There are techniques that very technically gifted pipers use to give the impression or illusion of having breaks. These take many years to master correctly.
The Great Highland Bagpipe has a range of one octave and is in the Mixolydian mode, characterized by the flattened seventh note of the scale.
The chanter has a total of nine notes. These notes are from low G to low A – B and C – D – E, and F. And finally a high G, and a high A. The C, when played, sounds like a C#, and the F sounds like an F#.
Drones also have reeds for producing sound. Although, drones do not have holes for creating notes, so there is no pitch. Their job is to produce a constant humming sound. You’ll recognize the drones as they sit over the shoulder of the piper.
Most Scottish bagpipes have three drones, a bass, and two tenors. The tenor drones have a pitch that is set at an octave below the low A of the Chanter. The bass drone is set two octaves lower.
The Irish Bagpipes – A Different Instrument
The Irish bagpipes, while going under the same name, are a completely different instrument from their Scottish counterparts.
There are several different types of Irish bagpipes available. But, the most common form is the Uilleann Bagpipes. These were once called “Union Pipes,” although it is hard to know exactly why.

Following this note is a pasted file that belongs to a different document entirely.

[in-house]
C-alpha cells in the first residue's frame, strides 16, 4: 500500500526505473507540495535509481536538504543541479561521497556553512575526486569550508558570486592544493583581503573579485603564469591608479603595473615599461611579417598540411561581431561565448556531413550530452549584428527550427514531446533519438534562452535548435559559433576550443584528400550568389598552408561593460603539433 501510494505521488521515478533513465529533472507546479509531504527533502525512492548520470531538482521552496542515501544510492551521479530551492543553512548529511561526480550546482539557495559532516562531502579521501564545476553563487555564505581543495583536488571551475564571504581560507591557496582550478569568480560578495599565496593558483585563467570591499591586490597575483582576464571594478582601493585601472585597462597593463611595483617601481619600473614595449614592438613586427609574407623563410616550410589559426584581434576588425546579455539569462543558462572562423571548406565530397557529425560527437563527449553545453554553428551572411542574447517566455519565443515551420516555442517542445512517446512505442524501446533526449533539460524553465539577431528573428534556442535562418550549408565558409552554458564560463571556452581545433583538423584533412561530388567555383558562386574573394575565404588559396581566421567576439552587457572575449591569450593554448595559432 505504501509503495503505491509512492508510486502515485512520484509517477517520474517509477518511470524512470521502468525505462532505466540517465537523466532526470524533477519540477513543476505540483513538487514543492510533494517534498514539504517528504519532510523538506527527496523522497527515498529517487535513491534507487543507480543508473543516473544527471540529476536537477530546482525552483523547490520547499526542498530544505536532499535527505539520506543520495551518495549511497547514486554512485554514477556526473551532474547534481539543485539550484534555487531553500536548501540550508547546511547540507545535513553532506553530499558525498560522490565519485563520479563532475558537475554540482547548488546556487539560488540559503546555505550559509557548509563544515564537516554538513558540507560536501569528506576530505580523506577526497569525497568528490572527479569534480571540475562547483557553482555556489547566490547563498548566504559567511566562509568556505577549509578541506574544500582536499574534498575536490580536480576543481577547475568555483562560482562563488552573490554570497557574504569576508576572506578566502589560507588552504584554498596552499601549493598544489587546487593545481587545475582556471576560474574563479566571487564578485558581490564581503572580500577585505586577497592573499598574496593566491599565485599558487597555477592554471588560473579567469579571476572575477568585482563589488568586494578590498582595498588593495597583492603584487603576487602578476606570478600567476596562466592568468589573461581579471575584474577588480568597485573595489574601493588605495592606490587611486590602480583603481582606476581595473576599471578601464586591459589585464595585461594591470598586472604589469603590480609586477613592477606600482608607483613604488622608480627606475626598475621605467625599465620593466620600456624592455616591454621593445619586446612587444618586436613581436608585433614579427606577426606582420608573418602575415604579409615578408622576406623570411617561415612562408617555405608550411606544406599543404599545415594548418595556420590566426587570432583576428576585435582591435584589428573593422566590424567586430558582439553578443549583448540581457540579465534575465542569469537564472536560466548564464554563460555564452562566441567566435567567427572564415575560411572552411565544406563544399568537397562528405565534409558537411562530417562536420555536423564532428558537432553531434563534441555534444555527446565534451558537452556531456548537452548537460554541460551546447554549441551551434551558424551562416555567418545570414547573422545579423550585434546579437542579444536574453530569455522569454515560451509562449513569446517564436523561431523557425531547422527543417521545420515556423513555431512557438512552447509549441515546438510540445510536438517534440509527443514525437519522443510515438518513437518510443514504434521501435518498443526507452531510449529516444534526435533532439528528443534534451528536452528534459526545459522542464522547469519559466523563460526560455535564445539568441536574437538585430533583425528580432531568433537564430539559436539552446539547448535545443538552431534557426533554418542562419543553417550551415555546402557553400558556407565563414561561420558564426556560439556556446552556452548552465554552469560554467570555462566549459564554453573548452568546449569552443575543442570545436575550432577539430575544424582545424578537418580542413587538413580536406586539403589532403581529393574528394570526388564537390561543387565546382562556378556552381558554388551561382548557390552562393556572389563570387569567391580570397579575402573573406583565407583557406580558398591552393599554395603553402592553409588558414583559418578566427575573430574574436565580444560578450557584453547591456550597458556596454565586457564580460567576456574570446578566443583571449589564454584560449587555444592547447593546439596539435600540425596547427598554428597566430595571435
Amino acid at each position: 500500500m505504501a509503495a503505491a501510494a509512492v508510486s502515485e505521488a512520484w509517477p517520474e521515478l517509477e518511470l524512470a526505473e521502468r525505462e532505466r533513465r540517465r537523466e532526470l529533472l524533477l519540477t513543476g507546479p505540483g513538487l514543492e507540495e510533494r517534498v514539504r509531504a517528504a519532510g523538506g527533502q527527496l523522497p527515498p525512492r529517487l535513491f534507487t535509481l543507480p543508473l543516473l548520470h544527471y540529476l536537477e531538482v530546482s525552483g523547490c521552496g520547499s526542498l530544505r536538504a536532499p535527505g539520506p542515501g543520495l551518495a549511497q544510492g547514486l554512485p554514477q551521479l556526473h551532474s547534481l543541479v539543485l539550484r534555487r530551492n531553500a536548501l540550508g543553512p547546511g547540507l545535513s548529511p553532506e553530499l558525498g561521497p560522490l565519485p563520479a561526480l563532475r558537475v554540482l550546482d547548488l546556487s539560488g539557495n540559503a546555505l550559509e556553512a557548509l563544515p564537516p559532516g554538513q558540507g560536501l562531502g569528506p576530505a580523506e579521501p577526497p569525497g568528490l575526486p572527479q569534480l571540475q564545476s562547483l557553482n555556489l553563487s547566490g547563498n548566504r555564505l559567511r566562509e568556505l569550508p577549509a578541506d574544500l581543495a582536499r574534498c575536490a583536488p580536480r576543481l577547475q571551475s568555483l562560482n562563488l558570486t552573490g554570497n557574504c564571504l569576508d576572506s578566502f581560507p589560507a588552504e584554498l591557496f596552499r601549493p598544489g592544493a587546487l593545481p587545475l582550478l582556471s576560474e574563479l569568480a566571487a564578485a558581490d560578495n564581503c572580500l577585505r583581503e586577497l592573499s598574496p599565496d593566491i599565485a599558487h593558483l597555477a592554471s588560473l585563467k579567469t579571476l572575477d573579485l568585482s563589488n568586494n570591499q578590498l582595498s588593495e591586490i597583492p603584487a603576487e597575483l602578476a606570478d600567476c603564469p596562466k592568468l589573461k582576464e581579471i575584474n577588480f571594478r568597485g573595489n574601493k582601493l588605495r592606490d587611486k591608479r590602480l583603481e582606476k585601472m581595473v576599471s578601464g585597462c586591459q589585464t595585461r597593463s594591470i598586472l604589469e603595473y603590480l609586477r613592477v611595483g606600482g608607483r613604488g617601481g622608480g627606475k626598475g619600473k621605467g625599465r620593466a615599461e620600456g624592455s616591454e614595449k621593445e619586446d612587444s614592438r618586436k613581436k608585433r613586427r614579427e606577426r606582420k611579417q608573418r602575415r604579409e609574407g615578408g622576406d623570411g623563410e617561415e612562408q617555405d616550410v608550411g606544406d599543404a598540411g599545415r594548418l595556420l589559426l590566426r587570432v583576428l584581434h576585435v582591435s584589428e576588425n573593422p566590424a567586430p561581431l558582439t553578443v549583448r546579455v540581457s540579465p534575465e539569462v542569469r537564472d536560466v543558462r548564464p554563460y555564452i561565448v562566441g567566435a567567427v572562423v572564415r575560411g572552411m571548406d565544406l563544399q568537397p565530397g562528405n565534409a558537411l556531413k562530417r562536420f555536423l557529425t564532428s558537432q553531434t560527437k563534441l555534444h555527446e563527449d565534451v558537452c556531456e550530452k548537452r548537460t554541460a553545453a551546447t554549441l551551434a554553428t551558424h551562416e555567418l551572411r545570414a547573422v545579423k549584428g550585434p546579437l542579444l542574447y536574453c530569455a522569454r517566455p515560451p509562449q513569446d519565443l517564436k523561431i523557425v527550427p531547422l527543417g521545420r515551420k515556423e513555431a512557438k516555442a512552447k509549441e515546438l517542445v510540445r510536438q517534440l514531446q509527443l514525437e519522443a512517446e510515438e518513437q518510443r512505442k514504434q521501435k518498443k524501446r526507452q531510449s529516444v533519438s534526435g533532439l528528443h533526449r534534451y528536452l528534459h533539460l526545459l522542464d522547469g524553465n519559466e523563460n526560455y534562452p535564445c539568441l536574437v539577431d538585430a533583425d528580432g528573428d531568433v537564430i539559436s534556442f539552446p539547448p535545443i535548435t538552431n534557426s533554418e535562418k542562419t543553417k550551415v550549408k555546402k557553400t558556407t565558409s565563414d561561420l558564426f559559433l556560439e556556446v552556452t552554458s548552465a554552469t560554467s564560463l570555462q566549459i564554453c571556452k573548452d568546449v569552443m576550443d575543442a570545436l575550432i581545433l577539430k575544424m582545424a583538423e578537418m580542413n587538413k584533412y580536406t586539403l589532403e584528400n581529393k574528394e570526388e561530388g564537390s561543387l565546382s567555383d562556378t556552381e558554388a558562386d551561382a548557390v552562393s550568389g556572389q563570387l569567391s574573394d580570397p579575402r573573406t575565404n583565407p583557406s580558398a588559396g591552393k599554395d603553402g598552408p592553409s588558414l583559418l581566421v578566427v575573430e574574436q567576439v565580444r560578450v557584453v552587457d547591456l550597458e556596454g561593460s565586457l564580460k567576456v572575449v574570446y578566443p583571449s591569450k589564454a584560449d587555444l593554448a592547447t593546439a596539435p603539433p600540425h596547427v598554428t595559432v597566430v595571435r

So, What Are the Differences Between Irish Bagpipes and Scottish Bagpipes?
First, they are not played in the same way, and they play different styles of music. Furthermore, they don’t have the same constituent parts, and the sound is vastly different. Let’s take a look…
Scottish bagpipes use a blowpipe, but the Uilleann bagpipes use a form of bellows. These are placed under the arm and are controlled using the elbow. Hence the term that is sometimes used… “elbow pipes.”
Irish bagpipes have a double reed design, which is another way they are different from the Scottish version. The Chanter rests on the pipers’ thighs. This is why Irish bagpipes are played while seated.
The Irish chanter is more versatile than the Scottish as it can play two octaves and not just one. You can also play all the accidentals. An accidental is a note that is not included in the scale; this could be a flat or a sharp. So, extra fingering techniques are needed to play those notes.
They can be tuned to various keys, but the most commonly used is D. There is also what is known as flat set tuning for C#- C- B and Bb. The tuning will depend on the length of the chanter.
The Chanter Bore
We have already seen that there are two types of bore, cylindrical and conical. The Irish bagpipes have a cylindrical bore which produces a much softer, in some ways, sweeter sound. Not as loud, percussive, or as penetrating as the Scottish version is.